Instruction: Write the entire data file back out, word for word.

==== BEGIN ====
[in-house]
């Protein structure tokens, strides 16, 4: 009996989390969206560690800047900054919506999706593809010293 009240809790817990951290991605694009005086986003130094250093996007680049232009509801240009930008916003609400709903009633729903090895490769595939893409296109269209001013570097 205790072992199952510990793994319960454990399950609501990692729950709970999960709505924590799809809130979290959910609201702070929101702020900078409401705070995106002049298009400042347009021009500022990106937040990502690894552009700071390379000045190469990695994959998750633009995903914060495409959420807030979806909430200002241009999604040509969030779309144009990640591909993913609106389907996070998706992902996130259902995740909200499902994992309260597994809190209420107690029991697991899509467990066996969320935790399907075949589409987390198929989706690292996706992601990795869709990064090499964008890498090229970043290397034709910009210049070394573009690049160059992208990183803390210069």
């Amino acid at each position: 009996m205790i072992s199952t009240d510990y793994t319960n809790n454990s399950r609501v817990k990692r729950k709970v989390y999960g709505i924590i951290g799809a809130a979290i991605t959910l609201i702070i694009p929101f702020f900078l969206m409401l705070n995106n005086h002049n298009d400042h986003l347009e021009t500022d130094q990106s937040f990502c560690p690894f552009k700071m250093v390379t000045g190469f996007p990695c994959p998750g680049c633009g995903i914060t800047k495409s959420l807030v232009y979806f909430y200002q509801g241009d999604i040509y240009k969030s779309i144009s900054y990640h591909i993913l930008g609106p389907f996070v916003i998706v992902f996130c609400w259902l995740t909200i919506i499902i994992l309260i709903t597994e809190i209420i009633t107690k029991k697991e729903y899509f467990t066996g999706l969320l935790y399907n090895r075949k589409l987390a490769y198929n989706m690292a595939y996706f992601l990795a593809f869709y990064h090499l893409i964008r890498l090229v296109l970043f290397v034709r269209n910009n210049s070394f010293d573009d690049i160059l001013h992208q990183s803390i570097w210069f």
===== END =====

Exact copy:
[in-house]
């Protein structure tokens, strides 16, 4: 009996989390969206560690800047900054919506999706593809010293 009240809790817990951290991605694009005086986003130094250093996007680049232009509801240009930008916003609400709903009633729903090895490769595939893409296109269209001013570097 205790072992199952510990793994319960454990399950609501990692729950709970999960709505924590799809809130979290959910609201702070929101702020900078409401705070995106002049298009400042347009021009500022990106937040990502690894552009700071390379000045190469990695994959998750633009995903914060495409959420807030979806909430200002241009999604040509969030779309144009990640591909993913609106389907996070998706992902996130259902995740909200499902994992309260597994809190209420107690029991697991899509467990066996969320935790399907075949589409987390198929989706690292996706992601990795869709990064090499964008890498090229970043290397034709910009210049070394573009690049160059992208990183803390210069």
């Amino acid at each position: 009996m205790i072992s199952t009240d510990y793994t319960n809790n454990s399950r609501v817990k990692r729950k709970v989390y999960g709505i924590i951290g799809a809130a979290i991605t959910l609201i702070i694009p929101f702020f900078l969206m409401l705070n995106n005086h002049n298009d400042h986003l347009e021009t500022d130094q990106s937040f990502c560690p690894f552009k700071m250093v390379t000045g190469f996007p990695c994959p998750g680049c633009g995903i914060t800047k495409s959420l807030v232009y979806f909430y200002q509801g241009d999604i040509y240009k969030s779309i144009s900054y990640h591909i993913l930008g609106p389907f996070v916003i998706v992902f996130c609400w259902l995740t909200i919506i499902i994992l309260i709903t597994e809190i209420i009633t107690k029991k697991e729903y899509f467990t066996g999706l969320l935790y399907n090895r075949k589409l987390a490769y198929n989706m690292a595939y996706f992601l990795a593809f869709y990064h090499l893409i964008r890498l090229v296109l970043f290397v034709r269209n910009n210049s070394f010293d573009d690049i160059l001013h992208q990183s803390i570097w210069f």